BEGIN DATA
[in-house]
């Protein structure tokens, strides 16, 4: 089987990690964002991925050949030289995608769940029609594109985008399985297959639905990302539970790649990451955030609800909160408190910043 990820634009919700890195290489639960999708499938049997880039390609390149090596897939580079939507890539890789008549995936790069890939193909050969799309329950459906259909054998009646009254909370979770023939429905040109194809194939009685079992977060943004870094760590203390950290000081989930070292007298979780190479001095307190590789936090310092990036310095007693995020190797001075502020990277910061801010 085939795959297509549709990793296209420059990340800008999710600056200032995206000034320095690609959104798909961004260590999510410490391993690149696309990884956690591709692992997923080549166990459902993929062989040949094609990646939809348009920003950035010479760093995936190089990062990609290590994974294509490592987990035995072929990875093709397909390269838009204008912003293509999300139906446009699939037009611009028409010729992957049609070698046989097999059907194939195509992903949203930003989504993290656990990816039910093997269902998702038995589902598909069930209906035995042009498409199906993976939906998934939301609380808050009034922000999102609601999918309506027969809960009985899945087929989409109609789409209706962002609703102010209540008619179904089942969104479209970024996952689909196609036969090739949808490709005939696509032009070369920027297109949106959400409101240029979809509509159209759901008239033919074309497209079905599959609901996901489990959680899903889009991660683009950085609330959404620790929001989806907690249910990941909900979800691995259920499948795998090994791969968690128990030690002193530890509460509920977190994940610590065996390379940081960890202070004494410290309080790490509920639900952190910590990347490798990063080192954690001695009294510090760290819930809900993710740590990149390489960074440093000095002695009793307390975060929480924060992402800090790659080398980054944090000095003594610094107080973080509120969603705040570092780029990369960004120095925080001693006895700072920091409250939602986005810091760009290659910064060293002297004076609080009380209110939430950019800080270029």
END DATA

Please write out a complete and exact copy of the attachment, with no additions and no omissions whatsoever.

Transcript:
[in-house]
């Protein structure tokens, strides 16, 4: 089987990690964002991925050949030289995608769940029609594109985008399985297959639905990302539970790649990451955030609800909160408190910043 990820634009919700890195290489639960999708499938049997880039390609390149090596897939580079939507890539890789008549995936790069890939193909050969799309329950459906259909054998009646009254909370979770023939429905040109194809194939009685079992977060943004870094760590203390950290000081989930070292007298979780190479001095307190590789936090310092990036310095007693995020190797001075502020990277910061801010 085939795959297509549709990793296209420059990340800008999710600056200032995206000034320095690609959104798909961004260590999510410490391993690149696309990884956690591709692992997923080549166990459902993929062989040949094609990646939809348009920003950035010479760093995936190089990062990609290590994974294509490592987990035995072929990875093709397909390269838009204008912003293509999300139906446009699939037009611009028409010729992957049609070698046989097999059907194939195509992903949203930003989504993290656990990816039910093997269902998702038995589902598909069930209906035995042009498409199906993976939906998934939301609380808050009034922000999102609601999918309506027969809960009985899945087929989409109609789409209706962002609703102010209540008619179904089942969104479209970024996952689909196609036969090739949808490709005939696509032009070369920027297109949106959400409101240029979809509509159209759901008239033919074309497209079905599959609901996901489990959680899903889009991660683009950085609330959404620790929001989806907690249910990941909900979800691995259920499948795998090994791969968690128990030690002193530890509460509920977190994940610590065996390379940081960890202070004494410290309080790490509920639900952190910590990347490798990063080192954690001695009294510090760290819930809900993710740590990149390489960074440093000095002695009793307390975060929480924060992402800090790659080398980054944090000095003594610094107080973080509120969603705040570092780029990369960004120095925080001693006895700072920091409250939602986005810091760009290659910064060293002297004076609080009380209110939430950019800080270029």